To develop the range of gears that will be capable of dealing with the specific challenges posed by the Landing Obligation, will require input from fishers, net and gear makers, fishing gear technologists and fish behaviourists. Fishers, in particular, have developed many fishing techniques and fishing gears throughout the world. They can be broadly classified as either active gears, which are towed or are encompassing (Fig. 14.1a, b and c), or static gears, which trap, entangle or hook (Fig. 14.1d, e and f). The design and deployment of these gears are very diverse and depend on fish behaviour, the fishing grounds and the resources available to fishers.
Fig. 14.1

(a) A pair trawl team towing a single demersal trawl. (b) A purse seine net. (c) Three scallop dredges being towed on a single beam. (d) Different types of pots and creels. (e) A gillnet. (f) A longline (Taken from Galbraith et al. 2004)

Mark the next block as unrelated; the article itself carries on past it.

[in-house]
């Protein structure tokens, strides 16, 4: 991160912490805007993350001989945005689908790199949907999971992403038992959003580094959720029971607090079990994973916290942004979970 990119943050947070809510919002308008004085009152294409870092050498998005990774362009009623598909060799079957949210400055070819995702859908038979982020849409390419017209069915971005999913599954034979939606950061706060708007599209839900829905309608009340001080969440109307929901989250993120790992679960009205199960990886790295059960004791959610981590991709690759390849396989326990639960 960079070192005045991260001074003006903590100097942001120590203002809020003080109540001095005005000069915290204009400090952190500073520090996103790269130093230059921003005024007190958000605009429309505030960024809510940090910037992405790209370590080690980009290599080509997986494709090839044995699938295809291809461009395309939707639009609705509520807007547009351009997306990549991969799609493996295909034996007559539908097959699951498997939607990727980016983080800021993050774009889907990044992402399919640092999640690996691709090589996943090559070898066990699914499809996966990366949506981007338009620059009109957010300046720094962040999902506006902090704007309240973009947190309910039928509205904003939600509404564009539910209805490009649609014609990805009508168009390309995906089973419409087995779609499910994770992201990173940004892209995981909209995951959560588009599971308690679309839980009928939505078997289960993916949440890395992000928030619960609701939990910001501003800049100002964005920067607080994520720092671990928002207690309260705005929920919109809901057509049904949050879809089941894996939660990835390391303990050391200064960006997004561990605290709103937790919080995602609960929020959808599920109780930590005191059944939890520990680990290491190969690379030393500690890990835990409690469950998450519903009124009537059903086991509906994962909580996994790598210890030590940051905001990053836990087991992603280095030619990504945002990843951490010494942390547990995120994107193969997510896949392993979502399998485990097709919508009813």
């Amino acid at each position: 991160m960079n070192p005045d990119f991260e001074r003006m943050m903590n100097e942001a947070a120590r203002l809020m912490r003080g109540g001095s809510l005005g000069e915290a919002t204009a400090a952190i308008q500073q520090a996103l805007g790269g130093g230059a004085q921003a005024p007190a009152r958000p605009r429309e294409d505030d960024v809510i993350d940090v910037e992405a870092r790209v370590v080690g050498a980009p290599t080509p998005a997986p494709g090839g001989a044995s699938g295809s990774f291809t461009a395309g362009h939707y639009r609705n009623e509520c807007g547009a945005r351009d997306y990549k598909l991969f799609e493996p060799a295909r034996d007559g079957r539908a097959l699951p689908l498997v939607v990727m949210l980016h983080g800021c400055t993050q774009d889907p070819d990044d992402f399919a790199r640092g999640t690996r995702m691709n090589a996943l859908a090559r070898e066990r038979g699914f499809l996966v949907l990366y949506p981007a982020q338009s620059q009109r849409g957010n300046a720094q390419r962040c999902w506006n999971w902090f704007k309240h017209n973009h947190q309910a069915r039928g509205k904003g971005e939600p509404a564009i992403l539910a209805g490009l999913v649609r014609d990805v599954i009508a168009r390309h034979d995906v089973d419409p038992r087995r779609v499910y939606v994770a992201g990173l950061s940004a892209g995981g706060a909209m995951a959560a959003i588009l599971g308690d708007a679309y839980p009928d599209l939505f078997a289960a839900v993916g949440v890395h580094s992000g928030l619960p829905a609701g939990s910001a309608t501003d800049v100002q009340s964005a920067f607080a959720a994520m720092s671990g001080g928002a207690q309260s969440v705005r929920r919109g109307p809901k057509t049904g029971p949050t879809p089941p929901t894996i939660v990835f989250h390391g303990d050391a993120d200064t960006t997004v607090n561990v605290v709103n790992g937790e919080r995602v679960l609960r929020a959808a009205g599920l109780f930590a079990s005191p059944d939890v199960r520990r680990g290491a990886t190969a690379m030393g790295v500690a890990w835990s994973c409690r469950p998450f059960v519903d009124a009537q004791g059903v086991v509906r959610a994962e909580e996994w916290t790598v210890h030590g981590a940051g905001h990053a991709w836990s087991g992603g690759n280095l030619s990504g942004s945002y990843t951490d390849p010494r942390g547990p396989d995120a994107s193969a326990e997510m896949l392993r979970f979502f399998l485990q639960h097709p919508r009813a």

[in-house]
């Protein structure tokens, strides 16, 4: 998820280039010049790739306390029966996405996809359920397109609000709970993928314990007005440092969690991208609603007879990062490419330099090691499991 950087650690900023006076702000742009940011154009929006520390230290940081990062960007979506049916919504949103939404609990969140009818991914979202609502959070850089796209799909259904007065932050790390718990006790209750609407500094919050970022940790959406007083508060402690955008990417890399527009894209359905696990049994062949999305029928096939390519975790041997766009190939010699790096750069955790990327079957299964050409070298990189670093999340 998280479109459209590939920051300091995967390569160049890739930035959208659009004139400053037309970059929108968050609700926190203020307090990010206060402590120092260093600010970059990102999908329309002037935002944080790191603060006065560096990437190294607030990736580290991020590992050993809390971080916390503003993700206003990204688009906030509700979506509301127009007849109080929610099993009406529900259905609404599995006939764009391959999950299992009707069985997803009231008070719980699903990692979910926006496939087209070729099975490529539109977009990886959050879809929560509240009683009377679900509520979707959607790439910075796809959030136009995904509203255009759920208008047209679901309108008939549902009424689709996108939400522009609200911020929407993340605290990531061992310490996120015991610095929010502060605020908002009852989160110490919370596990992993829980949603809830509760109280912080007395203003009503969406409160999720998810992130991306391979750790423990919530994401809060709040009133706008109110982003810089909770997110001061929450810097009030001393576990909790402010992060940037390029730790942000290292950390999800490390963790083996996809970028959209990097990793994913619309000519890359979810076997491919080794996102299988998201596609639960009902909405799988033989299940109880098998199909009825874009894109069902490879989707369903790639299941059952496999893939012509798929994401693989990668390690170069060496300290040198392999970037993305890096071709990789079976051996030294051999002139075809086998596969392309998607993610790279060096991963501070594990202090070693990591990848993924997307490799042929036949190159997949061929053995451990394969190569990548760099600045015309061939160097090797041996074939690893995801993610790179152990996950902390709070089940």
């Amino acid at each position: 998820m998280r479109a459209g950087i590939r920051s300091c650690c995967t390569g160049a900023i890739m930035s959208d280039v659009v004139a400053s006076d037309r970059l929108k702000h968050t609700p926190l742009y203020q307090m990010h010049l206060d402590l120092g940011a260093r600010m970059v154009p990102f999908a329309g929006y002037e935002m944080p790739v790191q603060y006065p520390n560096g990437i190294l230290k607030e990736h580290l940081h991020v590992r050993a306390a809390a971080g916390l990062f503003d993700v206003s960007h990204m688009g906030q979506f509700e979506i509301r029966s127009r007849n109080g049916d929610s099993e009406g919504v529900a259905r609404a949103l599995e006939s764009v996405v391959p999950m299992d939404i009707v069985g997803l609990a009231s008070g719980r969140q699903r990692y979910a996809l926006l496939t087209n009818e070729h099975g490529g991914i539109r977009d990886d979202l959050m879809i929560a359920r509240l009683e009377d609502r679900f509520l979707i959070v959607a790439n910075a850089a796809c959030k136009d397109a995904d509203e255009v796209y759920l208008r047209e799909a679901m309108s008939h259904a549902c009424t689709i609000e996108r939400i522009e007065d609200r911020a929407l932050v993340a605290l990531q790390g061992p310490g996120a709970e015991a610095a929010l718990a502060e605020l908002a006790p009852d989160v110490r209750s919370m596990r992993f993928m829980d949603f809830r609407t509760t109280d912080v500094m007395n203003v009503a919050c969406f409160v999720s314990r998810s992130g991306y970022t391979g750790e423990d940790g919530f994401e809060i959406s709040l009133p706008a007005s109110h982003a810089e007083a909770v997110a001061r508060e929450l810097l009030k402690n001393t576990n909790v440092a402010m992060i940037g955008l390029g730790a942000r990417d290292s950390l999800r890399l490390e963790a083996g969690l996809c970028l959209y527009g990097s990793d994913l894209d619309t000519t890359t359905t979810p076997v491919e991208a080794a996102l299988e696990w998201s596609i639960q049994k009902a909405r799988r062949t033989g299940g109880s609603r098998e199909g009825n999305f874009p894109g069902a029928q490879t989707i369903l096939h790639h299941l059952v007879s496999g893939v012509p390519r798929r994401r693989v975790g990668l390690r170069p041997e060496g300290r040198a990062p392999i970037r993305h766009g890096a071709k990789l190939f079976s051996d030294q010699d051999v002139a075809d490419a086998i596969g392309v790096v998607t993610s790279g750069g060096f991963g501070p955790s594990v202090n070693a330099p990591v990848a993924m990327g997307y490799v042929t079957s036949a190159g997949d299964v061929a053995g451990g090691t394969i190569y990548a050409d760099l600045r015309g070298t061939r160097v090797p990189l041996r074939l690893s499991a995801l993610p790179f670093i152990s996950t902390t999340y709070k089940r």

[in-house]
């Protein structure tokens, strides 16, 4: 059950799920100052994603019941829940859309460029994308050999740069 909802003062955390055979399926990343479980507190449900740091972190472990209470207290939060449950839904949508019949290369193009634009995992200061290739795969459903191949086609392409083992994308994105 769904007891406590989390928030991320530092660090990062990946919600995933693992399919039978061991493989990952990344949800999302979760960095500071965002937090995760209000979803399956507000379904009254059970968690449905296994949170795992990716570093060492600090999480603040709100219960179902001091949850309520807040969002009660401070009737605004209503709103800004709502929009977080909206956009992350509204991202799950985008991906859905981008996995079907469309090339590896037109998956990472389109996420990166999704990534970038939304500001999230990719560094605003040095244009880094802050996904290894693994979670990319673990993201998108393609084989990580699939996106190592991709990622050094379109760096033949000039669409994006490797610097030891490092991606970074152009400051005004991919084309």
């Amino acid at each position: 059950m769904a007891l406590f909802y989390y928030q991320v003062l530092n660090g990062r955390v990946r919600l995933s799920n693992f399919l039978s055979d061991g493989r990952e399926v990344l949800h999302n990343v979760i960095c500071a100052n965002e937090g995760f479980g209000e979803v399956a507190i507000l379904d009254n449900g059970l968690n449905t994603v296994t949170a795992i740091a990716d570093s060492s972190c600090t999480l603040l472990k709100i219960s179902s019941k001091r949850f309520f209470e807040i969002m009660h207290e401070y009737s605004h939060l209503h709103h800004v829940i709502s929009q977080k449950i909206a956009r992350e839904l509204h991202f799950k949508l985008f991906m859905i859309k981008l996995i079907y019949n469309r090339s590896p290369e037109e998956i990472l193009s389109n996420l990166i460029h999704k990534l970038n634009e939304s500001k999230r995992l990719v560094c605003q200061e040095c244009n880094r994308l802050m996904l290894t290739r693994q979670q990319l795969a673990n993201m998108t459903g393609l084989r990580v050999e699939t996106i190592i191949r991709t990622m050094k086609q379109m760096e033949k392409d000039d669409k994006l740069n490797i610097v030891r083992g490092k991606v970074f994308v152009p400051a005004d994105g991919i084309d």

Here, rather than review the many different ways the selective performance of these gears can be improved, we set out a loose framework of initiatives and measures that we believe would support the fishing industry to develop their own selective gears. To facilitate these efforts, we highlight the need for fishers and gear manufacturers to be made aware of existing solutions, to have an understanding of the capture process and an appreciation of how fish react to their gears. We also consider how to encourage the successful development and implementation of more selective gears, the measures that need to be put in place to maximise the likelihood of success of science-industry collaborations, and the benefit of having a flexible regulatory environment. Furthermore, the fishing industry needs to keep up-to-date with technological advances that can be used to observe the interaction of fish and their gears and with new approaches to modifying selectivity.